When it comes to Ubuntu, we also mentioned earlier that something more frequent regular releases sometimes lead to problems, but that it is all well supported with a wide network of developers. In any case, the long-term security and reliability that CentOS promises is crucial for us at the moment, so in terms of reliability, this distro is definitely ahead of Ubuntu.
2. Ease of use
One of the main things that every user pays a lot of attention to is the ease of use. No one wants to bother with the new system for weeks or maybe months and waste time. If you think this way too, then Ubuntu is definitely the right thing. When it comes to Linux distros, Ubuntu is definitely at the top in terms of ease of use and user-friendliness. Therefore, we can recommend it even to complete beginners or those who migrate from other server OSes.
You simply should not have any problems, but even if something like this happens, there is a wide network of active developers who are ready for support. We must also highlight the large number of available tutorials, online lessons and similar materials available to you.
As for CentOS, things are a bit weaker both in terms of community and in terms of available tutorials. You will probably be able to find the right answers, but you will need a lot more time. Another problem that is crucial in terms of ease of use are the command-line features. If you are not familiar with these things, it can be quite difficult for you to cope as a beginner without proper help. Our recommendation is to use CentOS as an OS server if you have used one of the Linux distros (based on Red Hat architecture) before and are familiar with a lot of things.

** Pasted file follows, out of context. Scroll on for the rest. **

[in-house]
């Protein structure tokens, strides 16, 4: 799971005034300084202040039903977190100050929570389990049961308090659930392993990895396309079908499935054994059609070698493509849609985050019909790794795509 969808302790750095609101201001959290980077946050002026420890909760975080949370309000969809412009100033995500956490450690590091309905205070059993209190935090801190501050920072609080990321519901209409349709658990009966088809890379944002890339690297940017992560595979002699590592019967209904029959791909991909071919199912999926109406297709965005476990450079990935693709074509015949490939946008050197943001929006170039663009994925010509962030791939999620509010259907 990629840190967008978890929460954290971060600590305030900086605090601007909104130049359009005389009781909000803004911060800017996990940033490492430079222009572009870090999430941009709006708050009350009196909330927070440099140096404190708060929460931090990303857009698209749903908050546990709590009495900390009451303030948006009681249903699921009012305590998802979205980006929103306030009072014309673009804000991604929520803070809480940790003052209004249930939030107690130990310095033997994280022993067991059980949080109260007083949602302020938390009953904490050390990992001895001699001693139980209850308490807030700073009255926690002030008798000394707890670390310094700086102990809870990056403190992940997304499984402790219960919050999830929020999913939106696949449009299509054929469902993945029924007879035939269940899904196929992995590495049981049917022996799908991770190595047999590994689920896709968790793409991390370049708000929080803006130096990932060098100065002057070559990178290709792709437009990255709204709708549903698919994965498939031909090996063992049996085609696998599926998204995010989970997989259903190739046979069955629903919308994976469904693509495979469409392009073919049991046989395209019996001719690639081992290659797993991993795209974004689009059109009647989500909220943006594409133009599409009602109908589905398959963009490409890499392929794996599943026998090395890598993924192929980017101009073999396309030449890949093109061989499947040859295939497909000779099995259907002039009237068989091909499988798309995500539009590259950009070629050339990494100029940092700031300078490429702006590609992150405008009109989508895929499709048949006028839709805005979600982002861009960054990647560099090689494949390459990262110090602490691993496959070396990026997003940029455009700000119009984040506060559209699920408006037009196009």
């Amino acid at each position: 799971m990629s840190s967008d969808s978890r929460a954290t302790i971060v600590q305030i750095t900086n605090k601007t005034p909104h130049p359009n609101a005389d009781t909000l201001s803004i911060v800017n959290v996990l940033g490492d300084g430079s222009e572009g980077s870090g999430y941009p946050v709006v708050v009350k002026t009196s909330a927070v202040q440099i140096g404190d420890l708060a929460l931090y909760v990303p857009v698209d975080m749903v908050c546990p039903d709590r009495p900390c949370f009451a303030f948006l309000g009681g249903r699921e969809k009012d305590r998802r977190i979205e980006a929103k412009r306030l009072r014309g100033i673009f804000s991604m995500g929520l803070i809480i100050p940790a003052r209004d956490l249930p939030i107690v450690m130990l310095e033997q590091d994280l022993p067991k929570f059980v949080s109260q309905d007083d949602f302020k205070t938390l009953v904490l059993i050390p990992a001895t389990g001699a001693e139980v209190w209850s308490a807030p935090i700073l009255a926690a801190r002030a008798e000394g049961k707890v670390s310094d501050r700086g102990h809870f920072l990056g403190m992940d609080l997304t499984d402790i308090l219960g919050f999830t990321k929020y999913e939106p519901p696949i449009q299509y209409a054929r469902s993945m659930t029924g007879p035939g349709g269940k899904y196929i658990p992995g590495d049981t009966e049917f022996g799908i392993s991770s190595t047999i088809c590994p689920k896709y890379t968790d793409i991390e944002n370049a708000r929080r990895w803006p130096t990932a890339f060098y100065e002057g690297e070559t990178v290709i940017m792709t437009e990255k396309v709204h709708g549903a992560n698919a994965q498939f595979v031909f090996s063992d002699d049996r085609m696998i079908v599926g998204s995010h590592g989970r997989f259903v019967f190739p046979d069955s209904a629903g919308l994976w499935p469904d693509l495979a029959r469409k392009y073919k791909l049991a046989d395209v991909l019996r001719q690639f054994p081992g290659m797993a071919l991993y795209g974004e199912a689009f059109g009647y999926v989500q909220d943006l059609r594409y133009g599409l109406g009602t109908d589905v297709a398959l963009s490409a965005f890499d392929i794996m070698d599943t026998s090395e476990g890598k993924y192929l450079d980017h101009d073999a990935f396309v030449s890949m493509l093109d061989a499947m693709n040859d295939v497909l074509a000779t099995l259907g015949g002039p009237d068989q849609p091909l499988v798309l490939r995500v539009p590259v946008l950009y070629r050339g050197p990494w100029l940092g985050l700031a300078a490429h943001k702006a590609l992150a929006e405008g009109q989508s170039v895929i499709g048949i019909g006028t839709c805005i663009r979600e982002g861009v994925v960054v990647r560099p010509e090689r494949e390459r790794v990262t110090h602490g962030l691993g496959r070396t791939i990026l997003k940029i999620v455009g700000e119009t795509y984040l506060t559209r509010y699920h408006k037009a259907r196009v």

Simply put, we have a draw situation here. cPanel, as one of the very important items when it comes to web hosting control panels is one of the things that CentOS can offer. If you are a senior user and have the necessary experience, then go ahead, CentOS is great.
However, when it comes to the number of packages in its repository, Ubuntu has an advantage. While the aforementioned distro has several thousand packages, this is not the case with CentOS.
The final conclusion
After a comparative test and analysis of some of the most important items that relate primarily to the user experience, we came to the conclusion that there is no particular reason to choose Ubuntu over CentOS, or vice versa. Simply put, both Linux distros have their advantages and disadvantages. Your experience and knowledge of working in Linux server OSes is key here. If you are a beginner, our advice is to go with Ubuntu. Why: bigger community, user-friendliness, lots of knowledge and lessons available online.
As for CentOS, we recommend it to everyone who is a professional, senior user and who focuses on business. Ubuntu is more for those who want to experiment with new technologies. Reasons for CentOS: greater reliability, security, professionalism.